Social business: The rights, responsibilities and cultural impact

Social collaboration platforms in the enterprise are giving employees more power and more perks. But in return, they’re going to have to be on their best behaviour.


Computers don’t collaborate — humans do — and it’s really company culture that will experience the most profound transformation as communication of every sort is funneled into a unified system.

With multiple channels open in a single place, employees with varying backgrounds, skillsets and quite simply, different personal preferences, will be able to choose how they collaborate.

This is a right that hasn’t existed for very long. In the not-so-distant past, we were limited to a telephone and a corporate e-mail system. But just as educators came to realize that students learn (and thus, achieve more) in different ways, enterprises have learned they need to give employees a larger toolbox of collaboration tools and let them pick their favourite.

Collaboration starts with a conversation, and the latter takes many forms in a social media platform: activity streams and forums, video conferencing, telephony and instant messaging, among others.  There are plenty of options here. But who is choosing what form of communication? That’s an important thing for a company to know.

Many have put it down to age: older workers are simply more comfortable with older technology, they say.

Not necessarily true, counters Alan Lepofsky, vice-president and principal analyst of collaboration software at Constellation Research Inc. In a recent Jan. 31 titled ‘Why Social? Why Now?’ he cautioned against such presumptions.

Companies can and should perform analytics on the use of their social business platform to gauge its appeal, a form of internal sentiment analysis, said Lepofsky.

Hear, hear. Empirical evidence easily trumps presumption, and analytics will tell you a lot more than that your millenials enjoy instant messaging while the old guard prefers phone calls. In fact, the results may surprise you.

Or you can always just talk to your employees. The low-tech approach still works surprisingly well. As Lepofsky put it, the key to a successful roll-out of a social media platform is “engagement.”

Engagement is listening to the people who work for you, asking them how they can be more productive and collaborative using social media, he added. But a healthy workplace is, once again, integral to the success of your strategy: “Does your culture promote creativity? Does your culture accept multiple viewpoints?” he asked his audience.

Along with this right to choose how to collaborate, or at least make their preferences known to higher-ups, employees should get the most personally relevant content through social platforms, Lepofsky said. He acknowledged the anxiety that can come from following activity streams every day, which are a backbone of the system.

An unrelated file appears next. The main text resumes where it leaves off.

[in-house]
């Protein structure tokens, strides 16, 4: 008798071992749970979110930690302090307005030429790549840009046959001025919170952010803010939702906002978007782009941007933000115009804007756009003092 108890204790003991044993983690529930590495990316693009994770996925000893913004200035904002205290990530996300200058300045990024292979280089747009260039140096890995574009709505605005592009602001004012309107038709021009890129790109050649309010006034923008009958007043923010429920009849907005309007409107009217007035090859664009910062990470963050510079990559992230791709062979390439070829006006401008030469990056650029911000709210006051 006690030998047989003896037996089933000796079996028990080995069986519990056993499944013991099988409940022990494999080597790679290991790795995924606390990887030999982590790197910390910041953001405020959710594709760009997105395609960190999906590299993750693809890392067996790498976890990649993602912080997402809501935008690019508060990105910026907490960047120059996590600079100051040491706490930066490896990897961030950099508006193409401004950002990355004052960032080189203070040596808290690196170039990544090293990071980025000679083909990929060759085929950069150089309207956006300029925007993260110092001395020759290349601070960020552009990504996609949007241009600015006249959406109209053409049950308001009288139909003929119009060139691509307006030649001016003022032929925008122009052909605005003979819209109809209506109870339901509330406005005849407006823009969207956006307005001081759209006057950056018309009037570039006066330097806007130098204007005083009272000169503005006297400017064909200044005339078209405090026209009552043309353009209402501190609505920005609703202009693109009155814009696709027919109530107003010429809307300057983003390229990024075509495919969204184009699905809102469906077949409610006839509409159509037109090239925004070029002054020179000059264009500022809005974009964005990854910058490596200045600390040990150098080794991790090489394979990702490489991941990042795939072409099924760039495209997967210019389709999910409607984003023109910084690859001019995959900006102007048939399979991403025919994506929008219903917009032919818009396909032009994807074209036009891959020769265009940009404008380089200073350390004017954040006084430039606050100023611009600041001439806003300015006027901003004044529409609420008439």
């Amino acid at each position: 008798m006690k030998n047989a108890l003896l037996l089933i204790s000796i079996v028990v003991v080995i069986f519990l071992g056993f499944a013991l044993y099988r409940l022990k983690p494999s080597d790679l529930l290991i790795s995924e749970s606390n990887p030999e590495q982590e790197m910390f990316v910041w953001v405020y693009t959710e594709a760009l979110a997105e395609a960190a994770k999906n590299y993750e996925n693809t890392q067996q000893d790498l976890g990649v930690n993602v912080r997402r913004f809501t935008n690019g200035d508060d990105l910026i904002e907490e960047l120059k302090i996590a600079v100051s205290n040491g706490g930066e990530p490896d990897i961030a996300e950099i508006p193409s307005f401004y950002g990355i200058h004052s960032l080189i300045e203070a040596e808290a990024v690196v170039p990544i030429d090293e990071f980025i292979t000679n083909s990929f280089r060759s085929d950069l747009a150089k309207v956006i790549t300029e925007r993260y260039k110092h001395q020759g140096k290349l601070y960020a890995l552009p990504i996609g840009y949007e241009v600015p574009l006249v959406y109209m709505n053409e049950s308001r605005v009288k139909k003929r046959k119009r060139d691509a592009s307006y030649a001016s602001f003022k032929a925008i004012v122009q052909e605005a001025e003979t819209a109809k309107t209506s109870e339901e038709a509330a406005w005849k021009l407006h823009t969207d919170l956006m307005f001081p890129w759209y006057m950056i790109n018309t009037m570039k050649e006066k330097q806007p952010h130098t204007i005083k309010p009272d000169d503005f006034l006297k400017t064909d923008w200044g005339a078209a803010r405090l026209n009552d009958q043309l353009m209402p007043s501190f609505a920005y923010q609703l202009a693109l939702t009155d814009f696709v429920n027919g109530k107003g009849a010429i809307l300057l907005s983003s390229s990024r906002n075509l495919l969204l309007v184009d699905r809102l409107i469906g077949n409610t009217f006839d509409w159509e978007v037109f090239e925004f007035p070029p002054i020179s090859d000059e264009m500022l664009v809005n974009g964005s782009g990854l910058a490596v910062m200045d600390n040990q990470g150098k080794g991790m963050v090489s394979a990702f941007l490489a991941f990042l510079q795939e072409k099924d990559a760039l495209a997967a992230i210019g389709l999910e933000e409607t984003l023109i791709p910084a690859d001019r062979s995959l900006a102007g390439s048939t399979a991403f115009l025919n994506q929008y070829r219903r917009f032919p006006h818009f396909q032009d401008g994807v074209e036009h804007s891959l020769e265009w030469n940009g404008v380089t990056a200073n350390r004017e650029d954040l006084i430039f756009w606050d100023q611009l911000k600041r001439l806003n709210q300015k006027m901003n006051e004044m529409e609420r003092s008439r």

To avoid the problem of information overload, which is bad for the business as well as the individual, the most relevant data should flow to the right people, he said. In doing so, the business gains agility. As for the hapless employee frantically monitoring daily activity streams, Lepofsky tells them not to sweat it too much.

“Don’t feel like you have to keep up. Choose a couple times [a day], dive in, find out what’s important. Don’t get overwhelmed, don’t get scared. If you miss something, it will bubble back up.”

Missing something? Bubbling back up? Sounds like it’s time to talk about responsibility, which I think is an important element of social business that gets overlooked. Having a single place through which all communications pass (and are recorded in some form or other) is going to make the new workplace far more transparent.

Everyone has a role to play in an enterprise, and social media will offer-real time information on how well they’re doing their job.

Case in point: one of the reasons hospitals (including the Ottawa Hospital here in Canada) are adopting social business platforms is because of the potentially lethal results of a page that goes unanswered, a face-to-face conversation that’s forgotten, or an e-mail that is dumped into a junk folder. One person can screw up, and another person can die.

A unified system of communication can not only prevent these disasters, but if something bad does happen, there won’t be any dispersion of responsibility. Going back along the social media chain, the hospital will find the broken link and act accordingly.

This is just one extreme example, but the same holds true for any large organization. Social business is going to keep us all honest.

Learn more by downloading our white paper, ‘How to Transform Your Company Into a Social Businesss — Seven Steps to Success,’ from Frost & Sullivan.

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